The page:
9 best places to see the stars —the real ones —around Atlanta

  • Mary Caldwell
  • For the AJC
10:09 a.m. Monday, Aug. 22, 2016 Atlanta Events
Curtis Compton
Deerlick astronomy village in Sharon is the site of the Atlanta Astronomy Club's annual Peach State Star Gaze.

Atlanta, with its glittering downtown and suburban sprawl that stretches for miles in all directions, isn't always the ideal setting for stargazing.

The nighttime light pollution can make stars, meteors and other celestial bodies difficult to see.

In some cases, you may have to venture outside the city to get a good view of the nighttime sky or have the help of a telescope.

Georgia Tech Observatory, Ferst Drive NW, Atlanta. 404-385-8133.

The university's astronomy observatory hosts public nights, usually on one Thursday a month if weather is clear. A talk is given about 30 minutes before the public event begins, and upcoming topics include the moon and Saturn (Sept. 15 from 8-11 p.m.) and the moon and ring nebula (Oct. 13 from 7:30-11 p.m.).

Fernbank Science Center, 156 Heaton Park Drive, Atlanta. 678-874-7102.

The science center's observatory has the largest telescope in the southeastern United States, and it offers free public observations every Thursday and Friday from 9 p.m. (or when it gets dark) until 10:30 p.m. as weather permits. An astronomer will also answer questions.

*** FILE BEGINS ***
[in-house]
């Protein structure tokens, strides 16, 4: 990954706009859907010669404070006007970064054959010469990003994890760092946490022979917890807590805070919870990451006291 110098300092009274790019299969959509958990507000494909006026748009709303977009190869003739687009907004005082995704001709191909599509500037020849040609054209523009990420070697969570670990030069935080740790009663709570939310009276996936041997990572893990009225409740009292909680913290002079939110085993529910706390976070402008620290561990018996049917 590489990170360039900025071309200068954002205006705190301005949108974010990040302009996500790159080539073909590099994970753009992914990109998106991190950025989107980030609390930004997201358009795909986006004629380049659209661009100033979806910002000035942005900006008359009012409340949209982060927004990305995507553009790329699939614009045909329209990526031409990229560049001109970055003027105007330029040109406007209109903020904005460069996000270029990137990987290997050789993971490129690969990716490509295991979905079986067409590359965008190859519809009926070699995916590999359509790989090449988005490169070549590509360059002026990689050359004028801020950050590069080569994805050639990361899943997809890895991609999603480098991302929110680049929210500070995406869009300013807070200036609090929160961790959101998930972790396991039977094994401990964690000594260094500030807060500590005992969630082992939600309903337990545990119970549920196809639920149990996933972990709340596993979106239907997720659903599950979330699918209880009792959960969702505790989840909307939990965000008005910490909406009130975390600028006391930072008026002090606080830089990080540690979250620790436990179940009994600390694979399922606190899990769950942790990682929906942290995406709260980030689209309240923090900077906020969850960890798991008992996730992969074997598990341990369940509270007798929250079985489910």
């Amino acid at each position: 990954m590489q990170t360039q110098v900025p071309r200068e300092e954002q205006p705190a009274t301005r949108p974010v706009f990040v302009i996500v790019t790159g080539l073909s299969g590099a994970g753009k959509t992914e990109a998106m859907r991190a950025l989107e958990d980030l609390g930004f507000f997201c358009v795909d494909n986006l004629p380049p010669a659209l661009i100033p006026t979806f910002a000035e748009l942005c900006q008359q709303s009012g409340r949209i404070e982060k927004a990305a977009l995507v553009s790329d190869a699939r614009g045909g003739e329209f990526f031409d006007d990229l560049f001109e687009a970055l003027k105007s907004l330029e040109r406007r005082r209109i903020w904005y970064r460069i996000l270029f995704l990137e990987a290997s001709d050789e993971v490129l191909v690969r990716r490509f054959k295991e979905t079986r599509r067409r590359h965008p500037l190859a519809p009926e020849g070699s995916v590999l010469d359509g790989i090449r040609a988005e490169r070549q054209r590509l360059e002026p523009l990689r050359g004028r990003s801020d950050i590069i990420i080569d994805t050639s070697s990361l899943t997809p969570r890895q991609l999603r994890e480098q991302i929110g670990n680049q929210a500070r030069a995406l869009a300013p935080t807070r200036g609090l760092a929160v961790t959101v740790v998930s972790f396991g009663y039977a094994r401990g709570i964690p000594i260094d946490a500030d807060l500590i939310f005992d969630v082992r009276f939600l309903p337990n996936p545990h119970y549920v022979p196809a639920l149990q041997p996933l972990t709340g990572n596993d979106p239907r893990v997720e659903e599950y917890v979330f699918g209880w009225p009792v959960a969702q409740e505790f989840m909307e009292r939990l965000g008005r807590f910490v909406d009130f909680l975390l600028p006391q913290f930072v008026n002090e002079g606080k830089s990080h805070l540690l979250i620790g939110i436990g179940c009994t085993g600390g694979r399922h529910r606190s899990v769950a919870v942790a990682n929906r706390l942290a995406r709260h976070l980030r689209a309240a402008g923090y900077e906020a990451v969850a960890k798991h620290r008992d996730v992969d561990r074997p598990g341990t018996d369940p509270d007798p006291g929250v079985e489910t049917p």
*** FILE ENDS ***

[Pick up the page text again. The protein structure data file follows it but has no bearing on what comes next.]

Tellus Science Museum, 100 Tellus Drive, Cartersville. 770-606-5700. 

The Tellus Observatory houses a 20-inch telescope that's used for special events and lectures. It will be open on Oct. 8 from 8-10 p.m., weather permitting, for International Observe the Moon Night.

In addition to these destinations, you can also stargaze on your own, or try to catch events such as the Perseid and Delta Aquarid meteor showers.

Stars look brightest an hour after sunset and 50 minutes before sunrise. Meteor showers, on the other hand, are best viewed between 3-4 a.m., James Sowell, director of the Georgia Tech Observatory, told The Atlanta Journal-Constitution in a 2015 phone interview.

Generally, you'll need a spot that's away from as many streetlights and other sources of light as possible and that offers an unobstructed view of the sky.

Deerlick Astronomy Village, Sharon.

Stargazers have set up an astronomy village, complete with lots that are sold to amateur astronomers and a 11-acre area with showers and electrical hookups for guests who bring RVs, campers and tents. Sharon is located in Tallaferro County, about 90 miles east of Atlanta, and it's one of the darkest corners of Georgia and the Eastern Seaboard – in other words, perfect for star-gazing.

If you're interested in visiting the astronomy village, the Atlanta Astronomy Club hosts a Peach State Star Gaze each year at Deerlick, and this year it's being held from Sept. 25-Oct. 2.

•Anywhere in North Georgia past Helen

•A farm or hill with open field areas between Macon and Georgia Southern

•Hard Labor Creek State Park, 5 Hard Labor Creek Road. gastateparks.org/HardLaborCreek.

•Black Rock Mountain State Park, 3085 Black Rock Mountain Parkway. gastateparks.org/BlackRockMountain.

• Charlie Elliott Wildlife Center in Mansfield, 543 Elliott Trail, Mansfield. georgiawildlife.org/CharlieElliott.

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